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Adam Partington

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Ask the expert: TUPE and offers of employment

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Adam Partington and Esther Smith advise on whether a GP is protected under TUPE after the GP moved to another practice, which had then been transferred to a new employer.

 

The question

 
My question regards Transfer of Undertakings (Protection of Employment) Regulations 2006 (TUPE) protection for a GP. This GP has recently been made an offer of employment with a GP practice and has continuous service recognised as part of normal NHS cover. The practice has subsequently been transferred to a new employer and the GP has assumed the contract she had with it. However she has been informed today that her contract is not protected under TUPE as it does not commence until after the transfer. Therefore her employment contract is nullified. Surely this is breach of contract and the protections under TUPE?
 

Legal advice

 

Adam Partington, solicitor, Speechly Bircham

 
It appears that the new employer is relying upon a gap between the date of the transfer of the undertaking or practice to the new employer, and the date upon which the GP’s employment will commence – to argue either that her employment does not transfer under the TUPE or that it does not do so on its existing terms and conditions. 
 
Assuming that the GP had agreed and accepted the offer of employment with the first GP practice and entered into a binding contract with this practice, then the terms of that contract of employment automatically transferred across to the new employer under TUPE on their existing terms and conditions, with continuity of employment preserved.
 
The contract was transferred immediately and without any gap – and if the new employer refuses to employ the GP then she will have been wrongfully dismissed. She will have a claim for damages for breach of contract equal to the net value of her notice period. Similarly, if the new employer has tried to postpone the commencement of her employment or refused to honour the existing terms, then the GP will have a claim for constructive wrongful dismissal, equal to the net value of her salary and benefits during the notice period. 
 
A dismissal for a reason connected with the transfer is automatically unfair, unless it is for an “economic, technical or organisational reason entailing changes in the workforce” (ETO), such as a redundancy. Whilst the GP only recently joined the first GP practice, if she has continuity of service of one year or more by virtue of her previous employment with the NHS, then she will have a claim for unfair dismissal in the Employment Tribunal.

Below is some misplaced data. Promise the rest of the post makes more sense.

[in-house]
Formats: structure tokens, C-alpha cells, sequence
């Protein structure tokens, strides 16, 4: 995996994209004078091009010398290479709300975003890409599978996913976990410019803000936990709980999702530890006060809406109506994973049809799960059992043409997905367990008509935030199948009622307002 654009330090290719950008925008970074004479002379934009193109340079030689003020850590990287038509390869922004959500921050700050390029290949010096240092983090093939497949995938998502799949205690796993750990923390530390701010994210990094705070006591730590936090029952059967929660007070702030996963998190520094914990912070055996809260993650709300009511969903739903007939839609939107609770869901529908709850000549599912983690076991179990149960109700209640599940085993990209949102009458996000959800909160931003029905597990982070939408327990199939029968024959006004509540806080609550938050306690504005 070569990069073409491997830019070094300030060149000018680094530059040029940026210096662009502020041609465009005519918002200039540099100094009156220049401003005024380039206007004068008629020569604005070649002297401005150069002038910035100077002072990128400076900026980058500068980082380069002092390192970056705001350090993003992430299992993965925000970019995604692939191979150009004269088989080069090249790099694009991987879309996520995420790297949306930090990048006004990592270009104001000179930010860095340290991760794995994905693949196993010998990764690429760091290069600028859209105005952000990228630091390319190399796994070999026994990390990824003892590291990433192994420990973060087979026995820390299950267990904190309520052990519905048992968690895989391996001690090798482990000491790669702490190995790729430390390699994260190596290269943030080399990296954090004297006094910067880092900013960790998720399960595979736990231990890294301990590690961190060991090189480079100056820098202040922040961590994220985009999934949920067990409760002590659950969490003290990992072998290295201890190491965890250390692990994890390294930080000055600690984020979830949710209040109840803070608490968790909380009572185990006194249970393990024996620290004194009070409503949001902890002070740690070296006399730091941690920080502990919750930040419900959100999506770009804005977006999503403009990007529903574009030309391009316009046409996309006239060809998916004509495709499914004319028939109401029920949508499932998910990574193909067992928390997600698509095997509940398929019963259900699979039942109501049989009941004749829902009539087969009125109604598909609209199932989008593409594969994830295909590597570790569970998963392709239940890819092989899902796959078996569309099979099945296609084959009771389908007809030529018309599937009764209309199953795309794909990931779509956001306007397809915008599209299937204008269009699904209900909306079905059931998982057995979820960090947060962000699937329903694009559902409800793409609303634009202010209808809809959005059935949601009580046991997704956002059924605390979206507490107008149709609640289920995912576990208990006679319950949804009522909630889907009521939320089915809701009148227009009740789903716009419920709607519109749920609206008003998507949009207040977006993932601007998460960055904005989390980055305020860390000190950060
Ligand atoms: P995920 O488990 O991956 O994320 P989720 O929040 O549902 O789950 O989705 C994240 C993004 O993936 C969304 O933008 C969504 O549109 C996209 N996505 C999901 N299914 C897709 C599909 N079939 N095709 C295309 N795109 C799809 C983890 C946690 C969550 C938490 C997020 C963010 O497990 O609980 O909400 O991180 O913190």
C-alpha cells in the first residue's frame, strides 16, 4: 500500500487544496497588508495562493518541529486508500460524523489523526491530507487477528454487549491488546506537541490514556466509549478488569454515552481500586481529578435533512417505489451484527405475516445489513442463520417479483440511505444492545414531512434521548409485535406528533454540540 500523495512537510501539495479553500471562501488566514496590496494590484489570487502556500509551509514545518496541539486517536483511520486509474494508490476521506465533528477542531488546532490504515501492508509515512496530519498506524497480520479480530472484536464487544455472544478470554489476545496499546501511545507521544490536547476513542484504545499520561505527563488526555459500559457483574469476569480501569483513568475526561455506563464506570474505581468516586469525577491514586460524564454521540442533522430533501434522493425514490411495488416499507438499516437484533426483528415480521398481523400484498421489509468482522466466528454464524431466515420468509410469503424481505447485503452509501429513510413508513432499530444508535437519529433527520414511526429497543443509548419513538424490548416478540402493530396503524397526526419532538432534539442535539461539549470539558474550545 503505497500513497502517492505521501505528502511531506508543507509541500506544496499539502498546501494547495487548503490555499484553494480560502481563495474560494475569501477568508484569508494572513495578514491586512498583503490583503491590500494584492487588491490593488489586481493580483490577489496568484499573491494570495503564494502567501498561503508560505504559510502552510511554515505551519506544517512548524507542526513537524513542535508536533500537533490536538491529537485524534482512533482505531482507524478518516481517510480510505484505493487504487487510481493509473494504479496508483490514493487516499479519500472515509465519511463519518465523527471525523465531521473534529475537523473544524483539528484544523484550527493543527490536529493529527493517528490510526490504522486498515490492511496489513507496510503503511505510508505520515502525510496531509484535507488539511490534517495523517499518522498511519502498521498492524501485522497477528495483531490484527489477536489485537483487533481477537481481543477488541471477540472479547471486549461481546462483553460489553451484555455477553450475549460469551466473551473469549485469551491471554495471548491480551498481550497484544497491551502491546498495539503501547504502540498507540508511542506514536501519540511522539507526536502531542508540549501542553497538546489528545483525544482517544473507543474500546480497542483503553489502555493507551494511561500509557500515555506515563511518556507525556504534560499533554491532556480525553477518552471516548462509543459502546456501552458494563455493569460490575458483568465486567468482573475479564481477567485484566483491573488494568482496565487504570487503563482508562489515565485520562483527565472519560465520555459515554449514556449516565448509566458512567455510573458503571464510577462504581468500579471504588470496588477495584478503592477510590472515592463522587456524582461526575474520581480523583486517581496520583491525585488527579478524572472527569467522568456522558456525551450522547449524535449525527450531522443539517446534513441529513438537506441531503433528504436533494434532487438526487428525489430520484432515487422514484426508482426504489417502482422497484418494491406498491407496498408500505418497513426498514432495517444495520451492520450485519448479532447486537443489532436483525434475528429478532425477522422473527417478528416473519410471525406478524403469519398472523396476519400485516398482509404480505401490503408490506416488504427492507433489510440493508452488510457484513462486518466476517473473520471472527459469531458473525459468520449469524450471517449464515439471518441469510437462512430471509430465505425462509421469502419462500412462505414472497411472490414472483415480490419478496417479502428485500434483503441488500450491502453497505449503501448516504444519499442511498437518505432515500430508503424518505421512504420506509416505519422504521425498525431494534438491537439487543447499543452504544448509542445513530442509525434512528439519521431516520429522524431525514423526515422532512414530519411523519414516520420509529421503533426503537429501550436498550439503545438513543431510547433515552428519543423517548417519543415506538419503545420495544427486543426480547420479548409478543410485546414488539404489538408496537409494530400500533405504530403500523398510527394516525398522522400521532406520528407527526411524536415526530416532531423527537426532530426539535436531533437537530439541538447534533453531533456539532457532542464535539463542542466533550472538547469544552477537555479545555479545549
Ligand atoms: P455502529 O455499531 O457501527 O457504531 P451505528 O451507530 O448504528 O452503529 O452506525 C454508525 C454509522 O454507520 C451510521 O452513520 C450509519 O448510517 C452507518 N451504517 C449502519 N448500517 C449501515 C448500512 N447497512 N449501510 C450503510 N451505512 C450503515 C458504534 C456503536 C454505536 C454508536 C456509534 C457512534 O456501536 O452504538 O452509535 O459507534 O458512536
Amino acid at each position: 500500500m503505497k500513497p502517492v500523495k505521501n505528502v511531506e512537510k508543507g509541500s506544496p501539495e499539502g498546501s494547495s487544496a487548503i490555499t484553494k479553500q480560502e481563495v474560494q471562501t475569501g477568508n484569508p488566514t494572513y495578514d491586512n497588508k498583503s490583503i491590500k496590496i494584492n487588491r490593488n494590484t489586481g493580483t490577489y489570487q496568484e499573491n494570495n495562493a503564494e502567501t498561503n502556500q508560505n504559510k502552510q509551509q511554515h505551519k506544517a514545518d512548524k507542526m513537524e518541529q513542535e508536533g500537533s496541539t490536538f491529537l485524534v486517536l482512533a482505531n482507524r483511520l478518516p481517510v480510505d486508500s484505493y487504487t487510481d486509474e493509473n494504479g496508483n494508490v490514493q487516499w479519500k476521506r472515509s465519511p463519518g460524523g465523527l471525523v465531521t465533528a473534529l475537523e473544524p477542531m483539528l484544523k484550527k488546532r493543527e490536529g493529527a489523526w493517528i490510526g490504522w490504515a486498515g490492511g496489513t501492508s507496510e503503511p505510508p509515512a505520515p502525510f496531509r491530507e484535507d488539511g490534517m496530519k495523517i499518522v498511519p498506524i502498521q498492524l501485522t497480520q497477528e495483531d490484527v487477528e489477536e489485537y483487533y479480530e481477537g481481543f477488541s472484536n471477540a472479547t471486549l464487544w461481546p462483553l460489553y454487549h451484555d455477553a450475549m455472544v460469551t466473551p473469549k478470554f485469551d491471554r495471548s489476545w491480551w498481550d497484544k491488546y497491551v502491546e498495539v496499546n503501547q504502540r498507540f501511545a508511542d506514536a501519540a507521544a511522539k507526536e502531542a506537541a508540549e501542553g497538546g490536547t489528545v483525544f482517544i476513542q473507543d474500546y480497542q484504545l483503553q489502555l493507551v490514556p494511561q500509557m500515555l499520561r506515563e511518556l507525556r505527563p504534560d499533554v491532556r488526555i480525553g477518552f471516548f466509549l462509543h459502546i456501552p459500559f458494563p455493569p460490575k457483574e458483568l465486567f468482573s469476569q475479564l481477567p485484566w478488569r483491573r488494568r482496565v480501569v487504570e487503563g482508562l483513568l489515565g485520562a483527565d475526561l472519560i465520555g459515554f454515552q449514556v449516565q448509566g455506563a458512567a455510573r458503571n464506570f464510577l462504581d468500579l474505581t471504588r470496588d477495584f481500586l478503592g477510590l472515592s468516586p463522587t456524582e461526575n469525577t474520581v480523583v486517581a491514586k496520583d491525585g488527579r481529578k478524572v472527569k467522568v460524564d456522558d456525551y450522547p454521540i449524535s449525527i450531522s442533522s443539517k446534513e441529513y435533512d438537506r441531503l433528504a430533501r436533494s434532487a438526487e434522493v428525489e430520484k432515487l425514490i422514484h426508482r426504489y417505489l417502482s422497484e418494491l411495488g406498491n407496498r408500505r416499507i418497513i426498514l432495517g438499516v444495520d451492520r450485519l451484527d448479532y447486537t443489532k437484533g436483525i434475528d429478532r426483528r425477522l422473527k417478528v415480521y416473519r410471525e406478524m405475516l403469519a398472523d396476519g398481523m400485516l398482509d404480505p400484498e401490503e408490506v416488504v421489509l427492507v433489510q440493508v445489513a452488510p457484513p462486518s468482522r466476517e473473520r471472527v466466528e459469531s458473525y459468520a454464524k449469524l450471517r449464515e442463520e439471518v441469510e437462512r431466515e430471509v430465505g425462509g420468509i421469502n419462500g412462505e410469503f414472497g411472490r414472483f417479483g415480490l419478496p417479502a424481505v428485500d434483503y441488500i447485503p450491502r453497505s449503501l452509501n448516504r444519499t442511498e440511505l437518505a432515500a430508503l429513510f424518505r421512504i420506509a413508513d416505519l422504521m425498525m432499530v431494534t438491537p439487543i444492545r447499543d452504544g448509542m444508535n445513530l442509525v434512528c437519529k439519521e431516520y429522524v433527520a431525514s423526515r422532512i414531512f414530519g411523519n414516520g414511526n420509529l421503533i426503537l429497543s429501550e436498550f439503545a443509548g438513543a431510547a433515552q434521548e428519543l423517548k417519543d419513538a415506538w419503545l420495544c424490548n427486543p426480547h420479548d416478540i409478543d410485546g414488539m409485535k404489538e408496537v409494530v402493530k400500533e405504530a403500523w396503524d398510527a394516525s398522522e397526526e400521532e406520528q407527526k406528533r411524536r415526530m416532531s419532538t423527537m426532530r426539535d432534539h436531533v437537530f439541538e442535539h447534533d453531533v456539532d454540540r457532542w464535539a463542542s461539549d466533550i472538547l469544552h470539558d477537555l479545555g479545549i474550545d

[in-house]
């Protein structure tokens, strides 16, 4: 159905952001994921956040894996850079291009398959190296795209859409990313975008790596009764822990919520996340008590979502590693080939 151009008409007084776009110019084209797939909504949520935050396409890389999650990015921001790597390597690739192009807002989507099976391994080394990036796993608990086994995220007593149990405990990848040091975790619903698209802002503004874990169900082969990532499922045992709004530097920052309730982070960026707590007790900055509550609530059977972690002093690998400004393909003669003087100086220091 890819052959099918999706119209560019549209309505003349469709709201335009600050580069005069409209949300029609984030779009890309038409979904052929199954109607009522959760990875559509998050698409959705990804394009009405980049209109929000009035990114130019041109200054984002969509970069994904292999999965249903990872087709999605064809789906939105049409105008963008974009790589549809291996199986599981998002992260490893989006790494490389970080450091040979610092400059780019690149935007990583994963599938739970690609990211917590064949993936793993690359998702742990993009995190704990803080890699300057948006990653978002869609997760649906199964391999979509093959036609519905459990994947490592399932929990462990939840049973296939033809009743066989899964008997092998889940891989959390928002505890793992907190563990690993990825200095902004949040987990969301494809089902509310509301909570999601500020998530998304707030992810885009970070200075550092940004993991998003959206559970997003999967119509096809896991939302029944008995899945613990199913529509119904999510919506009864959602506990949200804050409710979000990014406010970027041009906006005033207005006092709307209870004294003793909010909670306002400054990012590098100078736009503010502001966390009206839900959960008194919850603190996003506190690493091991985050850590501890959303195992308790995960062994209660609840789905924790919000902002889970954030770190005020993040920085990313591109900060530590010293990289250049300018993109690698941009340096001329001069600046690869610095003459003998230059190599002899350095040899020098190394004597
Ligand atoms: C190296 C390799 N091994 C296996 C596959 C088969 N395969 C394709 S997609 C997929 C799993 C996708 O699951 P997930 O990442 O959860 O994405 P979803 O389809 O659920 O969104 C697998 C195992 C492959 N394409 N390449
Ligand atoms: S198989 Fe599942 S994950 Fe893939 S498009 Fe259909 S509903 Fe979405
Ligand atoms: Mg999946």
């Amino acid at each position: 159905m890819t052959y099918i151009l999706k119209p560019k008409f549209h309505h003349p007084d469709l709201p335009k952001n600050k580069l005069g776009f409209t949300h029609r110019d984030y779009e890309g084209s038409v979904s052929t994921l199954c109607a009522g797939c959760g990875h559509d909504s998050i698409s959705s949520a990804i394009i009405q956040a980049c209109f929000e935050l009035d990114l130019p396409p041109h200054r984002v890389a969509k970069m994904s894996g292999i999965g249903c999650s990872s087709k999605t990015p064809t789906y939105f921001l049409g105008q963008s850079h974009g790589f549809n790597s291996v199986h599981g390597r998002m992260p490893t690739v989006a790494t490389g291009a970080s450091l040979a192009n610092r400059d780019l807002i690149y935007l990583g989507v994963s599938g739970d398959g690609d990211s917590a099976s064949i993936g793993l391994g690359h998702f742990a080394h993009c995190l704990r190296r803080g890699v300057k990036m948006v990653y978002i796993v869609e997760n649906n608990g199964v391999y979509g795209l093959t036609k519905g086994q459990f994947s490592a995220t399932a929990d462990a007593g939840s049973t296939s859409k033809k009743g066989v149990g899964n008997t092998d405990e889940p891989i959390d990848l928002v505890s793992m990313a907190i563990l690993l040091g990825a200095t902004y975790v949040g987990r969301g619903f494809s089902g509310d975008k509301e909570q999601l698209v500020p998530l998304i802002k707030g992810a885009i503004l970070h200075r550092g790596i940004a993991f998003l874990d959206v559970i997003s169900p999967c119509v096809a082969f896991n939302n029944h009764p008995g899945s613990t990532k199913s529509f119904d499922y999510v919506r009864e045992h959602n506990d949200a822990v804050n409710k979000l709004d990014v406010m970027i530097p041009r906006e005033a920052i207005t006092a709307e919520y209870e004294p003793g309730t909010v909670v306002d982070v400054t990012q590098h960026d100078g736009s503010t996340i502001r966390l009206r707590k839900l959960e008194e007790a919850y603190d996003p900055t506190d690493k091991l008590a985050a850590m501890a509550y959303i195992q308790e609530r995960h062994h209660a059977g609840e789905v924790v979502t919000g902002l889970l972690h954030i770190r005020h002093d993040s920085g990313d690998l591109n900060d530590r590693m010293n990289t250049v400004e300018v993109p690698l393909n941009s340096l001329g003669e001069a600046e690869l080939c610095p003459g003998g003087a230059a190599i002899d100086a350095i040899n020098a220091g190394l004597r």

Alternatively, the GP could choose to continue in employment with the new employer and reserve her position to pursue a claim for damages if she has not been paid for the “gap” between the transfer date and starting employment with the new employer. She will also be entitled to insist upon her previous terms and conditions of employment, unless the new employer dismisses her and re-engages her on new contract terms. Even then, the GP may still have a claim for unfair dismissal unless the reason for changing her contract is an ETO and the new employer has acted fairly and reasonably in a procedural sense in treating that reason as sufficient to dismiss.
This is a complex area of law so the GP would be advised to take specialist legal advice on these issues before taking any action.
 
Adam Partington can be contacted at [email protected]. For further information, please visit www.speechlys.com.
 
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Esther Smith, partner, Thomas Eggar

 
There are a number of issues arising here. The first is to ensure that the GP in question is actually an employee rather than a partner of the practice, as is often the case.
 
Assuming that their status is as an employee rather than a partner, TUPE only applies, generally speaking, to those people materially employed in the undertaking at the point of transfer. Therefore as she is not an employee at the point of transfer she would not necessarily be protected under TUPE.
 
However, this does not mean that her contract is “nullified”. If she has been offered a contract and accepted it, even if her employment has not started, then she should be entitled to notice of termination under the terms of that contract. 
 
 
Esther Smith is a partner in Thomas Eggar’s Employment Law Unit. For further information, please visit www.thomaseggar.com.
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